Controversy over the teaching of “Critical Race Theory” in the public schools is much in the news these days. The issue itself is important. But the controversy also reflects a larger, if more obscure, point which everyone concerned with the state of public education in America should understand: Practically any and all subjects taught our children in the public schools have the potential for controversy. Parents concerned with the teaching of CRT, whatever their views, are at least showing recognition of the importance of involving themselves in the determination of what’s being taught and how it should be taught.
These days the news is filled with reports of angry parents confronting angry teachers, administrators, and school boards over the questions of whether and how to teach Critical Race Theory. Supporters of teaching CRT claim that doing so is simply telling the truth about slavery and race relations and their roles in American history. Opponents claim that CRT is woke propaganda designed to make White children guilt-ridden unhappy about their skin color and themselves. How the controversy plays itself out remains to be seen.
But this controversy should also be properly seen as part of a larger controversy—how to teach a multitude of subjects in our public schools—not merely history and civics, but English, biology, mathematics, and practically anything else as well.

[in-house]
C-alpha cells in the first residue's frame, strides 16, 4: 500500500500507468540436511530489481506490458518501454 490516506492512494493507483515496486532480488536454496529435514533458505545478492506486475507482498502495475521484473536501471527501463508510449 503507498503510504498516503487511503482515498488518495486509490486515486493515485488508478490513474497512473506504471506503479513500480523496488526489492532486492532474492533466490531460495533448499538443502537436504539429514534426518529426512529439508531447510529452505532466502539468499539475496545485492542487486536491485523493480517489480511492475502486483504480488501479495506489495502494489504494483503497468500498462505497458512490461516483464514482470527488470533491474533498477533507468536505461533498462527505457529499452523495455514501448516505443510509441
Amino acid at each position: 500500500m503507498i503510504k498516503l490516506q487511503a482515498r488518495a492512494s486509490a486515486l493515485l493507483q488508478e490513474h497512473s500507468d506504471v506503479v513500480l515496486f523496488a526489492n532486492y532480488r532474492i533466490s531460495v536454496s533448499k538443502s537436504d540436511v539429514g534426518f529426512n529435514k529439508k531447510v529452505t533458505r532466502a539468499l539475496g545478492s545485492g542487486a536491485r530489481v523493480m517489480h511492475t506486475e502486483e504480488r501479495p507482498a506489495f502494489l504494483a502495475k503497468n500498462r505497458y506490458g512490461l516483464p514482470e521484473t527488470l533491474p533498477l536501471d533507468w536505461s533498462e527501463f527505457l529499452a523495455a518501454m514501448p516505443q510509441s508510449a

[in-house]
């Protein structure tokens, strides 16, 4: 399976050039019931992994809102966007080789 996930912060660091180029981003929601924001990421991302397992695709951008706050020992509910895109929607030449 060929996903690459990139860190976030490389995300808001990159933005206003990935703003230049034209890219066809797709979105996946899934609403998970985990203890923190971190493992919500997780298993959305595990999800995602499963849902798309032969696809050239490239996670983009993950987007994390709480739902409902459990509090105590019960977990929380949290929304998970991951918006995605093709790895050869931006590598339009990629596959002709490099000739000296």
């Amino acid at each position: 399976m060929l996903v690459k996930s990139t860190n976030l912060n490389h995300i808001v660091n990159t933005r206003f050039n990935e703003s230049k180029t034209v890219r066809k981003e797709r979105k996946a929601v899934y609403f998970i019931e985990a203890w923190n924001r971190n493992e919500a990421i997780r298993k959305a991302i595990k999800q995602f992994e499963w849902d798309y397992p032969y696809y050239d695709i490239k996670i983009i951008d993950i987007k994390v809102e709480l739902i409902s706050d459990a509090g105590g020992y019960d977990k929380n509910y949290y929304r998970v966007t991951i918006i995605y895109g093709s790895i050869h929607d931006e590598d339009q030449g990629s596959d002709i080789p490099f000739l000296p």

For example, how should the overall history of America be approached? When I was in the public schools in the 1950s I was taught that the evolution of America was on ongoing process which included a chain of events stretching back hundreds of years—the growing desire for goods from the Middle and Far East first discovered by the medieval Crusaders, the search for shorter routes to China and Japan than the conventional route around the Cape of Good Hope, the attempt to reach the East by sailing west, the discovery and subsequent colonization of the North and South American continents to exploit their natural resources and agricultural potential, the revolt of the English colonies against the attempts of the British Parliament to strengthen its control over them, etc., etc., etc.
But conservative Christians like to stress the religious underpinnings of Massachusetts, Rhode Island, Pennsylvania, and Maryland. They argue that most of the signers of the Declaration of Independence and the Constitution of the United States were devout Christians. They attribute Christian beliefs to Franklin, Jefferson, Washington and other Founding Fathers (many of whom were Deists rather than Christians), and see the emergence of the United States as part of God’s plan to Christianize the world.
And what are the origins of our Constitution? Legal scholars and political philosophers trace its foundational principles—separation of powers, checks and balances, federalism—to Greek, French, and English political and legal philosophy, to the institutions of English and colonial governments, to relations among the English colonies and between the colonies and the government of England prior to the French and Indian War, etc. But others search the Bible for Constitutional precedents, or claim our Constitution was inspired by the existence and organization of the Iroquois Confederation.